An Unhealthy Obsession with Fighting Natural Gas
The upstate New York anti-natural gas crowed has run out of options! They are now going to the district offices of New York State Senate members who support natural gas exploration and advocating still more study, this time of health impacts that are already well known. While they think such gimmicks will somehow change minds, supporters of natural gas stubbornly stick with the facts. It’s a tortoise and hare thing, as I see it. The usual suspects are running around at breakneck speed trying to gin up a story on health impacts that simply do not exist with natural gas development while the pro-natural gas side quietly, but steadily, wins the race by simply telling the true story.
How many times do we have to see my neighbor in the hazmat suit protesting on some sidewalk to know many of these individuals do little else? How many failed protests by this dwindling band of natural gas malcontents does it take for our leaders to see they represent only the tiniest minority among upstate New Yorkers? Not many more, I suspect. The game is up and the unhealthy obsession the other side has with fighting natural gas is wearing thin.
The Dwindling Band
A small group of anti-natural gas activists protested in Binghamton this week outside of Senator Tom Libous’s office. They only had a turnout of about 30 people – the exact same individuals we see everywhere, although my neighbor dropped the yellow suit for blue street clothes this time. It’s difficult to make a statement when only 30 people show up to protest and they are the same 30 people showing up in other areas across the state.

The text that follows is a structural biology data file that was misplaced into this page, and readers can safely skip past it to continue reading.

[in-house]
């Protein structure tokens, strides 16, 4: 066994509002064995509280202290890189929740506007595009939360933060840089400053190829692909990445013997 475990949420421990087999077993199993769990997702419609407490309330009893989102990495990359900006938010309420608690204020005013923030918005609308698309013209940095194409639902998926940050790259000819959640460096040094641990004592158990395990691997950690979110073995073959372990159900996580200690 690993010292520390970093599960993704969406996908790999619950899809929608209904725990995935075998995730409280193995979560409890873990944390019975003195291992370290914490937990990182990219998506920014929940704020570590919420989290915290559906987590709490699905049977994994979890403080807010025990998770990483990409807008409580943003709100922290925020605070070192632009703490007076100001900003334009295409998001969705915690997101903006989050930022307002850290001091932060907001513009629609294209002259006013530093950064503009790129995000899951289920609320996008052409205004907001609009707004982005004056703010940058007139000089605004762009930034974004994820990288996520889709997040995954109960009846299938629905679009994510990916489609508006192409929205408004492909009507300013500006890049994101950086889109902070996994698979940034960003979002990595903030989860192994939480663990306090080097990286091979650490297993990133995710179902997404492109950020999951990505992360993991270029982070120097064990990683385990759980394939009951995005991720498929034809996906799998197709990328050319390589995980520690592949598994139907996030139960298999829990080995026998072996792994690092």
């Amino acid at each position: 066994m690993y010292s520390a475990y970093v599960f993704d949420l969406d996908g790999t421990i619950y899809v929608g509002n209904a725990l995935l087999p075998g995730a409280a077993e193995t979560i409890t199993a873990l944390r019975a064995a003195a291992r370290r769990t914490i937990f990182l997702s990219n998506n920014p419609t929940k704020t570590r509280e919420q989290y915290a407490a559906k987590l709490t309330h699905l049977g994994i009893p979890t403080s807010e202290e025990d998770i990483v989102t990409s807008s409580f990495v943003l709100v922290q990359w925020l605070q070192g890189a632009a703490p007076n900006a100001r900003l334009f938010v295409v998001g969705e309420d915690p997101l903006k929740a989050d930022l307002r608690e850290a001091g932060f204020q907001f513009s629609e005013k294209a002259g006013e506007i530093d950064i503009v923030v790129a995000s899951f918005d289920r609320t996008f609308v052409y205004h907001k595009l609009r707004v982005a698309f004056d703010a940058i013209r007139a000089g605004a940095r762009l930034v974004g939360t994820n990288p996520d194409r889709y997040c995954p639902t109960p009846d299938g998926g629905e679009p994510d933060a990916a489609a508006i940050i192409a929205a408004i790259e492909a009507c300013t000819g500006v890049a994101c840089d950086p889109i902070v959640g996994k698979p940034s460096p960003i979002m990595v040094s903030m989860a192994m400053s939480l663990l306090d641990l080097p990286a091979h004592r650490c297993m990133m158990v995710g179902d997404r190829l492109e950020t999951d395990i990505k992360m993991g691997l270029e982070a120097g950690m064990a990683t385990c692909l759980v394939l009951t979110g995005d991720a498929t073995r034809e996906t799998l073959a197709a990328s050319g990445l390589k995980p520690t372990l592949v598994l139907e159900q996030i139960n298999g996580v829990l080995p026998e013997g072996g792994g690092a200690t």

Your News Now (YNN) in Binghamton was there reporting on the protest. They interviewed some individuals who said they want a public health study before New York opens its doors to natural gas development:
Members from several anti-drilling organizations are calling on the State Senate to fund a study of the potential health impacts of hydrofracking. The rally took place outside Libous’ office in Binghamton. Similar demonstrations took place outside the offices of other State Senators across New York. The residents suggest an independent study be conducted outside of the government in order to ensure no conflict of interest. Considering the chemicals used in the drilling process, protesters argue that hydrofracking cannot be practiced safely until all health impacts are addressed. (YNN.com)
Does New York State really need a health impact study, or is this just another delay tactic? Well, given the evidence, the answer is pretty clear – it’s all about the delay.
Let’s, for instance, take a look at a study done in Dish, Texas by that state’s Department of State Health Services.
In response to community concerns about potential health effects of natural gas drilling, DSHS collected biological samples from 28 Dish residents in late January to determine whether the levels of Volatile Organic Compounds, or VOCs, in their blood were higher than those measured in the broader population.